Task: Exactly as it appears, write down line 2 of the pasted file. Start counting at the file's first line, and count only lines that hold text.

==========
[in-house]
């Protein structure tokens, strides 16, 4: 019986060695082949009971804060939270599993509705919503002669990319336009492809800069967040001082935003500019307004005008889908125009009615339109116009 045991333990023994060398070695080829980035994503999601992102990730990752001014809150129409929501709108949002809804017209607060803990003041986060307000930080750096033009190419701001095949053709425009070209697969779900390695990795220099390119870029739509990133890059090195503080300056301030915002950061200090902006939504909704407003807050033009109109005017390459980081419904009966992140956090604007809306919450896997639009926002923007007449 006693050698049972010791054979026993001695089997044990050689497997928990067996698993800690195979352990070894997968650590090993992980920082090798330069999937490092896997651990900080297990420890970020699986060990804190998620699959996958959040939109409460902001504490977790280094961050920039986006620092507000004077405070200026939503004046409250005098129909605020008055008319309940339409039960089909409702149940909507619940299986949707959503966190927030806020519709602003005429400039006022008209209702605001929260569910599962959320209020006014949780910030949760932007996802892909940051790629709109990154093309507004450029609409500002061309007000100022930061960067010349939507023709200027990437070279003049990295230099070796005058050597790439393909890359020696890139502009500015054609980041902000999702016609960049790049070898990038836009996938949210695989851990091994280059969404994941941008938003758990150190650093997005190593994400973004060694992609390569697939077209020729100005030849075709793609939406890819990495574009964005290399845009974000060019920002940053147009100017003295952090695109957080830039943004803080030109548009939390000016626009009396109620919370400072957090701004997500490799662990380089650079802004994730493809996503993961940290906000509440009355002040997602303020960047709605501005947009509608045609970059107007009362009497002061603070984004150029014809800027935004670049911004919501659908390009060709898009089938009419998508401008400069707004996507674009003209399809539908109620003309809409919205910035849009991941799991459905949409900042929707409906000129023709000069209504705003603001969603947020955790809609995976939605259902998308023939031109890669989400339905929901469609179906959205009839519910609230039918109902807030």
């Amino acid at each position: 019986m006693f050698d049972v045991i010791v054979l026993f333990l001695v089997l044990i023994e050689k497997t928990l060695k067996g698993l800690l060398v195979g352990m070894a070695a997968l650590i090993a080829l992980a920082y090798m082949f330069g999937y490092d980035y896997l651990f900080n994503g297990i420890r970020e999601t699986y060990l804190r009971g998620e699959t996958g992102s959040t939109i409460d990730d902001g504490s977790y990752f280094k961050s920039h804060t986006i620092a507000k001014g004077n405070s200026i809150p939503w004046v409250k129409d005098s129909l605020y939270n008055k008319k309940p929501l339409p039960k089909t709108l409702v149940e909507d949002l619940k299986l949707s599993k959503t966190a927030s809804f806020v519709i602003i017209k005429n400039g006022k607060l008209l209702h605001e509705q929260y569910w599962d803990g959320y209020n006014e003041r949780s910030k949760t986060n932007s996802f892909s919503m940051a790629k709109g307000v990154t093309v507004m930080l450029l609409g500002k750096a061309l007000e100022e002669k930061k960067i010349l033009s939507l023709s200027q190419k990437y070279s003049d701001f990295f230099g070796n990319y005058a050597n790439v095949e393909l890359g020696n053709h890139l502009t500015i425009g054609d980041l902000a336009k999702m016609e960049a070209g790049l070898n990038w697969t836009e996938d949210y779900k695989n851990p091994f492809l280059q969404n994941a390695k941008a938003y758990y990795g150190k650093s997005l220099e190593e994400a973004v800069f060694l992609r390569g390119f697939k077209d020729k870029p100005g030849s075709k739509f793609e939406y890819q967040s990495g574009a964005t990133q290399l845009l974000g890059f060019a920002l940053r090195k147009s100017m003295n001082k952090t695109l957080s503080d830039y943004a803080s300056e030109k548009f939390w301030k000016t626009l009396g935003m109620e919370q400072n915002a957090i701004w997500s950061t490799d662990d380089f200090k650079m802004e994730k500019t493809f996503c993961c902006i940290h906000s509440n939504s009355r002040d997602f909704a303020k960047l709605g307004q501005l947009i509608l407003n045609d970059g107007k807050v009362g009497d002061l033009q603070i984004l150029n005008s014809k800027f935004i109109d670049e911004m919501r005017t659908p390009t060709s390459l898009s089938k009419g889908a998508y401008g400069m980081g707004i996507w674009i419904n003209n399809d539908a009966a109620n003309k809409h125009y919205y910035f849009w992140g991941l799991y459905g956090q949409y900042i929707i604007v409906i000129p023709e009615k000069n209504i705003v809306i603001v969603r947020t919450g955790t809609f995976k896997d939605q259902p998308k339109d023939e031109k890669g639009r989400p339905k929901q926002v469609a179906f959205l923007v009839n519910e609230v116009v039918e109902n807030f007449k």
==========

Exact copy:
């Protein structure tokens, strides 16, 4: 019986060695082949009971804060939270599993509705919503002669990319336009492809800069967040001082935003500019307004005008889908125009009615339109116009 045991333990023994060398070695080829980035994503999601992102990730990752001014809150129409929501709108949002809804017209607060803990003041986060307000930080750096033009190419701001095949053709425009070209697969779900390695990795220099390119870029739509990133890059090195503080300056301030915002950061200090902006939504909704407003807050033009109109005017390459980081419904009966992140956090604007809306919450896997639009926002923007007449 006693050698049972010791054979026993001695089997044990050689497997928990067996698993800690195979352990070894997968650590090993992980920082090798330069999937490092896997651990900080297990420890970020699986060990804190998620699959996958959040939109409460902001504490977790280094961050920039986006620092507000004077405070200026939503004046409250005098129909605020008055008319309940339409039960089909409702149940909507619940299986949707959503966190927030806020519709602003005429400039006022008209209702605001929260569910599962959320209020006014949780910030949760932007996802892909940051790629709109990154093309507004450029609409500002061309007000100022930061960067010349939507023709200027990437070279003049990295230099070796005058050597790439393909890359020696890139502009500015054609980041902000999702016609960049790049070898990038836009996938949210695989851990091994280059969404994941941008938003758990150190650093997005190593994400973004060694992609390569697939077209020729100005030849075709793609939406890819990495574009964005290399845009974000060019920002940053147009100017003295952090695109957080830039943004803080030109548009939390000016626009009396109620919370400072957090701004997500490799662990380089650079802004994730493809996503993961940290906000509440009355002040997602303020960047709605501005947009509608045609970059107007009362009497002061603070984004150029014809800027935004670049911004919501659908390009060709898009089938009419998508401008400069707004996507674009003209399809539908109620003309809409919205910035849009991941799991459905949409900042929707409906000129023709000069209504705003603001969603947020955790809609995976939605259902998308023939031109890669989400339905929901469609179906959205009839519910609230039918109902807030």